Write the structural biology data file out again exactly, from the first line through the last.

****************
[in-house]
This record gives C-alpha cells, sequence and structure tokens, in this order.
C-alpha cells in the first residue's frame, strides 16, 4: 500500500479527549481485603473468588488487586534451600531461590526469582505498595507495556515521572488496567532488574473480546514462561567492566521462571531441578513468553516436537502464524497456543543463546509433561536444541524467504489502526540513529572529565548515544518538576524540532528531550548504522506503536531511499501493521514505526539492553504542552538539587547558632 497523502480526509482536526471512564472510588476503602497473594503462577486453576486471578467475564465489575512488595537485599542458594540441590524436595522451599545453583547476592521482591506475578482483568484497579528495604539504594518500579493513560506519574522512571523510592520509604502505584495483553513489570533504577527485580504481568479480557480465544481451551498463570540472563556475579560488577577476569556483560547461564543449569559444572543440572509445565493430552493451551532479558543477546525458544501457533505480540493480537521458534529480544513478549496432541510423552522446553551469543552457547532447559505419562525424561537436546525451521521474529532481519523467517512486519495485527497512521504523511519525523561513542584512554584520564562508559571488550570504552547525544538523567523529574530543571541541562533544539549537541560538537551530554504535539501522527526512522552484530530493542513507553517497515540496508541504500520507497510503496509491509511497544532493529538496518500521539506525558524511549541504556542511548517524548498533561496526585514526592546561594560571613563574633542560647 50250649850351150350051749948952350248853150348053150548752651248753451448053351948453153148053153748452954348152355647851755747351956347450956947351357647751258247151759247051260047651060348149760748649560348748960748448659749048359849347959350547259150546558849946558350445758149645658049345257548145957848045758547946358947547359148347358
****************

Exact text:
[in-house]
This record gives C-alpha cells, sequence and structure tokens, in this order.
C-alpha cells in the first residue's frame, strides 16, 4: 500500500479527549481485603473468588488487586534451600531461590526469582505498595507495556515521572488496567532488574473480546514462561567492566521462571531441578513468553516436537502464524497456543543463546509433561536444541524467504489502526540513529572529565548515544518538576524540532528531550548504522506503536531511499501493521514505526539492553504542552538539587547558632 497523502480526509482536526471512564472510588476503602497473594503462577486453576486471578467475564465489575512488595537485599542458594540441590524436595522451599545453583547476592521482591506475578482483568484497579528495604539504594518500579493513560506519574522512571523510592520509604502505584495483553513489570533504577527485580504481568479480557480465544481451551498463570540472563556475579560488577577476569556483560547461564543449569559444572543440572509445565493430552493451551532479558543477546525458544501457533505480540493480537521458534529480544513478549496432541510423552522446553551469543552457547532447559505419562525424561537436546525451521521474529532481519523467517512486519495485527497512521504523511519525523561513542584512554584520564562508559571488550570504552547525544538523567523529574530543571541541562533544539549537541560538537551530554504535539501522527526512522552484530530493542513507553517497515540496508541504500520507497510503496509491509511497544532493529538496518500521539506525558524511549541504556542511548517524548498533561496526585514526592546561594560571613563574633542560647 50250649850351150350051749948952350248853150348053150548752651248753451448053351948453153148053153748452954348152355647851755747351956347450956947351357647751258247151759247051260047651060348149760748649560348748960748448659749048359849347959350547259150546558849946558350445758149645658049345257548145957848045758547946358947547359148347358